Anatomy of the Standard Thrift Conversion
A look at the internal workings of a mutual-to-stock conversion
Greetings! This week I’d like to walk through the fundamentals of a thrift conversion and shed some light on the unique structure/process for those who may be less familiar. Then next weekend, I’ll be back with a write-up of a newly converted thrift. Hopefully, the practical application of a real-time case study will make this post come into clearer focus for those new to thrift conversions.
For starters, thrift conversions are typically labeled a “standard conversion”, “first-step”, or “second-step” conversion. In this post, I’ll walk through the basics of the standard conversion (aka single-step conversion) process. First and second step conversions, along with the associated mutual holding companies (MHCs) they produce, will be addressed in a future post.
The standard conversion process is relatively straightforward, but starts with a unique organizational structure, the mutual bank. What is a mutual bank you ask? Well, it means that the institution is technically owned by its depositors as opposed to shareholders like in a typical public company. These depositors, or members, do not have voting rights in its operations nor do they receive dividends. Mutual banks also aren’t allowed to raise outside capital so their growth is a function of whatever equity they began with and their retained earnings. Mutual banks exist for the purpose of providing basic, low-cost loans (predominantly residential mortgages, or commercial real estate mortgages) to the members of the local community, not unlike a credit union.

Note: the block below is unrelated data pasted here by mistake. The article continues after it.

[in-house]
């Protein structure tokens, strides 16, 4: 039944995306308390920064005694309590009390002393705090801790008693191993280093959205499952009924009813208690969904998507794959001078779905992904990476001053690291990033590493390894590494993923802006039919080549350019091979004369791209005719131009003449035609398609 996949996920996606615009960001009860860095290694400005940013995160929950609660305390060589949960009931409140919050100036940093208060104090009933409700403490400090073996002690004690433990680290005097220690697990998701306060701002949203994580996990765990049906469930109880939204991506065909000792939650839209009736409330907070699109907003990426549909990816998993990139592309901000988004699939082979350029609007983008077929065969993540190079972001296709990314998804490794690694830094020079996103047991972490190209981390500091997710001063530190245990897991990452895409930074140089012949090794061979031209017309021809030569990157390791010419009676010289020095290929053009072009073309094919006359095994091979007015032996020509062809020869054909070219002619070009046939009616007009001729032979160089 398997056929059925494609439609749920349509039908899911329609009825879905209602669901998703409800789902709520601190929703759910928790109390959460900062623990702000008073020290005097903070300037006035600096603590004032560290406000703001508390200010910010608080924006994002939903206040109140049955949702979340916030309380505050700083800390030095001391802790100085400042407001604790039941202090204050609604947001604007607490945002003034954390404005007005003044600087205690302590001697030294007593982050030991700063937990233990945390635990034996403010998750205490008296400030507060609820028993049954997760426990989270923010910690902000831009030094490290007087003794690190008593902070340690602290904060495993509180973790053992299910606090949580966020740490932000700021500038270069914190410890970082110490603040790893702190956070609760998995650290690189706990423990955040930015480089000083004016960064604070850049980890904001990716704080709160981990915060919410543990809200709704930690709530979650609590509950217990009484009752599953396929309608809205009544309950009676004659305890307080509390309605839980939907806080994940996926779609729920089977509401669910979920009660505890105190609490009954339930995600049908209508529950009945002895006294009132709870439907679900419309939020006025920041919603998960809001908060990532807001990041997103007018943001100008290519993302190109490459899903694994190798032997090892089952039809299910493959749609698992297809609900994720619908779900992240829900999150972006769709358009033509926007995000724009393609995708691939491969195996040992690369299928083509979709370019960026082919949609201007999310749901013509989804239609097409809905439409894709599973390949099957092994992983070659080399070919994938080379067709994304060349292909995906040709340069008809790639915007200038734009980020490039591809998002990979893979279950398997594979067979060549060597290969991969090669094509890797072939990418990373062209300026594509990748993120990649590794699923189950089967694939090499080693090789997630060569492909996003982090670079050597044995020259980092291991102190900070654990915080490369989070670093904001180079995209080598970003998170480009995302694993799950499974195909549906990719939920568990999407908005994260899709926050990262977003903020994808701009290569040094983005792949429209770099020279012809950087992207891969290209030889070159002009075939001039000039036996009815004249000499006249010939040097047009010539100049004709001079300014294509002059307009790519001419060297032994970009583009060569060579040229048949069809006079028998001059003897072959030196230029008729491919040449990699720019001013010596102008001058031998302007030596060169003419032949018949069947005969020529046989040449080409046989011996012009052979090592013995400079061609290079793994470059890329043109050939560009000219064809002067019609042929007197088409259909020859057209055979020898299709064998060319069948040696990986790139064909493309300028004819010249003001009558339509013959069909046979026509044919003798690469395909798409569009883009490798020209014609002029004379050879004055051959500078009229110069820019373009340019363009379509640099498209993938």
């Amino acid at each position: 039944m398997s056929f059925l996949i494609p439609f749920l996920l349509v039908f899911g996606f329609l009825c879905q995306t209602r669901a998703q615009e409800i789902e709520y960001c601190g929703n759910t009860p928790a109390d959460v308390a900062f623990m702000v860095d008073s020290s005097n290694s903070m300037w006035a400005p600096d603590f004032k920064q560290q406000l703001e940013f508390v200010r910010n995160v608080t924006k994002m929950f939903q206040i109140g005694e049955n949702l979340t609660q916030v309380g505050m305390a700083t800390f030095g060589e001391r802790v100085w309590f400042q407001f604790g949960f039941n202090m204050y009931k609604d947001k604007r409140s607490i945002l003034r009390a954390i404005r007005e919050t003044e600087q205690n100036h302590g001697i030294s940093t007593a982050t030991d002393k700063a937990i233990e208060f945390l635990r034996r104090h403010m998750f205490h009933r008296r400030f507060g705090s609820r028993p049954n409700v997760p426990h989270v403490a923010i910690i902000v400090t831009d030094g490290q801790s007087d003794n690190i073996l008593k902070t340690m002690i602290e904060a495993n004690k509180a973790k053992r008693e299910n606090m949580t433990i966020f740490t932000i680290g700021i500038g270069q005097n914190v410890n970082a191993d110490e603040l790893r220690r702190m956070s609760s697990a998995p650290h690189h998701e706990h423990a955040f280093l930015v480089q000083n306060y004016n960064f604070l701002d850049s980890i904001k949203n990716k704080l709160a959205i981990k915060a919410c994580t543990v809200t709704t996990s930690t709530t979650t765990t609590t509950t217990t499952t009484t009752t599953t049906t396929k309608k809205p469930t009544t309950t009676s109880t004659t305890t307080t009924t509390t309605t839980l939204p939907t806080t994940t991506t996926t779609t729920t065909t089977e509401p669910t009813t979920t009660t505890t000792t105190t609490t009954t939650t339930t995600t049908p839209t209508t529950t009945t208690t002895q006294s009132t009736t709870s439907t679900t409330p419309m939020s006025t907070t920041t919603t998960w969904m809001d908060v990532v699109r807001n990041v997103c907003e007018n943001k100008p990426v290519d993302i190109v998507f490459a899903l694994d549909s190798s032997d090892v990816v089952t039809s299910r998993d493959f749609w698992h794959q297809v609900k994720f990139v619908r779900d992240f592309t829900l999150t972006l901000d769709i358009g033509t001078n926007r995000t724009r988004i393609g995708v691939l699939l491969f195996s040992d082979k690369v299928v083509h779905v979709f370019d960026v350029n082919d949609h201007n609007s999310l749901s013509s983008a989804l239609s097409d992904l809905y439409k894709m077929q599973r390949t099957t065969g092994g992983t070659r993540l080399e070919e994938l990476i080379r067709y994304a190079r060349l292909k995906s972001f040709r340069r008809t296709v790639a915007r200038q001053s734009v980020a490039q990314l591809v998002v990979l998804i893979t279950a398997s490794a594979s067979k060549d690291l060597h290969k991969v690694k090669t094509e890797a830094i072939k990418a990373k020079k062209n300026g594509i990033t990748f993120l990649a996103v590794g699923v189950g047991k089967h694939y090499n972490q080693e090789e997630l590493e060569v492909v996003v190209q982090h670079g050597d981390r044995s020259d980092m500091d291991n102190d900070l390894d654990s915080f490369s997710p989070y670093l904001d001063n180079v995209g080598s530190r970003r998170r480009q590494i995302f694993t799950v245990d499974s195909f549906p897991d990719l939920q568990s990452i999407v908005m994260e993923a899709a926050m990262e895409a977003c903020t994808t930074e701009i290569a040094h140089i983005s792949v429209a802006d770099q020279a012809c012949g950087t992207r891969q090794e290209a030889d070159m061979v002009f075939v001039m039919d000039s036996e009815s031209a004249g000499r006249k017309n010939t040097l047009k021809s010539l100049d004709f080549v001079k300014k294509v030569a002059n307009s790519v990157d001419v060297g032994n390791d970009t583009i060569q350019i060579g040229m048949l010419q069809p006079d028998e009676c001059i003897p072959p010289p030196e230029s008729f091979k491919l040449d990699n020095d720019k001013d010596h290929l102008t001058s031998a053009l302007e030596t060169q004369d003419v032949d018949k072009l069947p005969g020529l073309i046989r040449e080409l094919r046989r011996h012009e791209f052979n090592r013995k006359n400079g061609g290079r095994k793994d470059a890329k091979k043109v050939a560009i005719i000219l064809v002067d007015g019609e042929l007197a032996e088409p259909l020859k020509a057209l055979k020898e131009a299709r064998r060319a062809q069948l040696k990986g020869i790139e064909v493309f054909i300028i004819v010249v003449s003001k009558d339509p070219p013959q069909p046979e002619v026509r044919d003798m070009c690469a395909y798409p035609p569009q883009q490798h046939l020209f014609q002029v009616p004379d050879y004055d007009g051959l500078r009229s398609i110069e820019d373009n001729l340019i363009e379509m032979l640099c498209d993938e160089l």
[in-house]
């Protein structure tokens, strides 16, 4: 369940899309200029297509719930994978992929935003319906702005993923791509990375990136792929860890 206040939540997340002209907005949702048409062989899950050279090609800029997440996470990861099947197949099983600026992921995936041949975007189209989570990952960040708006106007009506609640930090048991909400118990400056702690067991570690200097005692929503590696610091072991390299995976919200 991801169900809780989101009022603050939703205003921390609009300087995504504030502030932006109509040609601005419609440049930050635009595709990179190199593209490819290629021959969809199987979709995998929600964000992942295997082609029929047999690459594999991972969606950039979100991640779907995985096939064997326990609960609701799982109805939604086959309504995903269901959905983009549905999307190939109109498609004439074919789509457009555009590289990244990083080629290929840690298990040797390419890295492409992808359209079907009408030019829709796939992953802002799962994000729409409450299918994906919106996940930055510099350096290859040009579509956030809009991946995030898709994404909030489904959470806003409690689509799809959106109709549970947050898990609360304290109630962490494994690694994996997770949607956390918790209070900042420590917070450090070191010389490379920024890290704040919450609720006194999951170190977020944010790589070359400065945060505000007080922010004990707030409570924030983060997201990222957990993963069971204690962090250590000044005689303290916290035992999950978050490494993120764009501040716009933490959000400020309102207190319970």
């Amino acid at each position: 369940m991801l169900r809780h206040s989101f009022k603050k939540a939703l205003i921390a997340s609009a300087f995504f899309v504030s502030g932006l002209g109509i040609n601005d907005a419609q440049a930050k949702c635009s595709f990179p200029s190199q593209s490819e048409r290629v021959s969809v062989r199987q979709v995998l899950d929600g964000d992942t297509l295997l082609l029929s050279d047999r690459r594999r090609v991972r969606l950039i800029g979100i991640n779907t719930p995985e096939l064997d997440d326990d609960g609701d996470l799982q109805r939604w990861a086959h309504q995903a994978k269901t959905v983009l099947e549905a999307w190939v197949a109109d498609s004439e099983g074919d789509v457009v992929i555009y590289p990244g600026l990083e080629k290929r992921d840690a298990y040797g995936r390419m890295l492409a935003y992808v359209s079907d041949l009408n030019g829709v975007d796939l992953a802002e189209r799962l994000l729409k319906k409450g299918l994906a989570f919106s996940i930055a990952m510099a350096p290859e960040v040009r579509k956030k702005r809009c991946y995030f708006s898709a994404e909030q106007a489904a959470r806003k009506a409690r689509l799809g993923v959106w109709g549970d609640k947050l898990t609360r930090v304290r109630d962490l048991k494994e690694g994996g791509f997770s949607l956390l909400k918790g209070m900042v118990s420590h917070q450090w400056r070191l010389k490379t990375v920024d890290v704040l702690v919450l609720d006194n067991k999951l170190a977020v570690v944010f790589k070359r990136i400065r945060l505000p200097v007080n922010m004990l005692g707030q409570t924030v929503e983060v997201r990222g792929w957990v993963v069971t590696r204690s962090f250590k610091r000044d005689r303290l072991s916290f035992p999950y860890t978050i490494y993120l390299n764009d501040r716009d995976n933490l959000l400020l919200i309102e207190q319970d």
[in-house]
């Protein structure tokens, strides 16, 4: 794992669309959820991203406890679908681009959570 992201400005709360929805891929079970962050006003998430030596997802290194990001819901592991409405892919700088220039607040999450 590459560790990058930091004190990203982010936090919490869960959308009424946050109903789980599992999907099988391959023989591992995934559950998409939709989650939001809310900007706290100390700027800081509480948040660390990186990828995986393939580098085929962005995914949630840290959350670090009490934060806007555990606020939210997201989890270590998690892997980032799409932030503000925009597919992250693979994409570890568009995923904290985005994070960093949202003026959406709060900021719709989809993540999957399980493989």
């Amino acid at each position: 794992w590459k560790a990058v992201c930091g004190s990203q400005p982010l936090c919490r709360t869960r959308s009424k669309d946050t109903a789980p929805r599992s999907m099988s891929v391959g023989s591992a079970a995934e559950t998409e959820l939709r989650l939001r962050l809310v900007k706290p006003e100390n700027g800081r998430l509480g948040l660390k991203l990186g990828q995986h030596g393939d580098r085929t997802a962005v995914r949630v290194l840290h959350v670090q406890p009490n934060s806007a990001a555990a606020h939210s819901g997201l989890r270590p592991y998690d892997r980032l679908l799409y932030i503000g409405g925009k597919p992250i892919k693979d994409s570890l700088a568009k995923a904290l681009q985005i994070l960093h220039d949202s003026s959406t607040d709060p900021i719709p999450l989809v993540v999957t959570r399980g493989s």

Now, before we go any further, a quick note on nomenclature because I can envision readers new to the space getting confused with the various terms. Put simply, mutual banks are often referred to as thrifts or savings & loan institutions (S&Ls). While there were some philosophical and functional differences between each of them in the past, for all intents and purposes, they can be thought of as synonyms since financial deregulation has blurred the distinctions between them. Technically, I believe the term “thrift” would be the most encompassing, but that’s neither here nor there.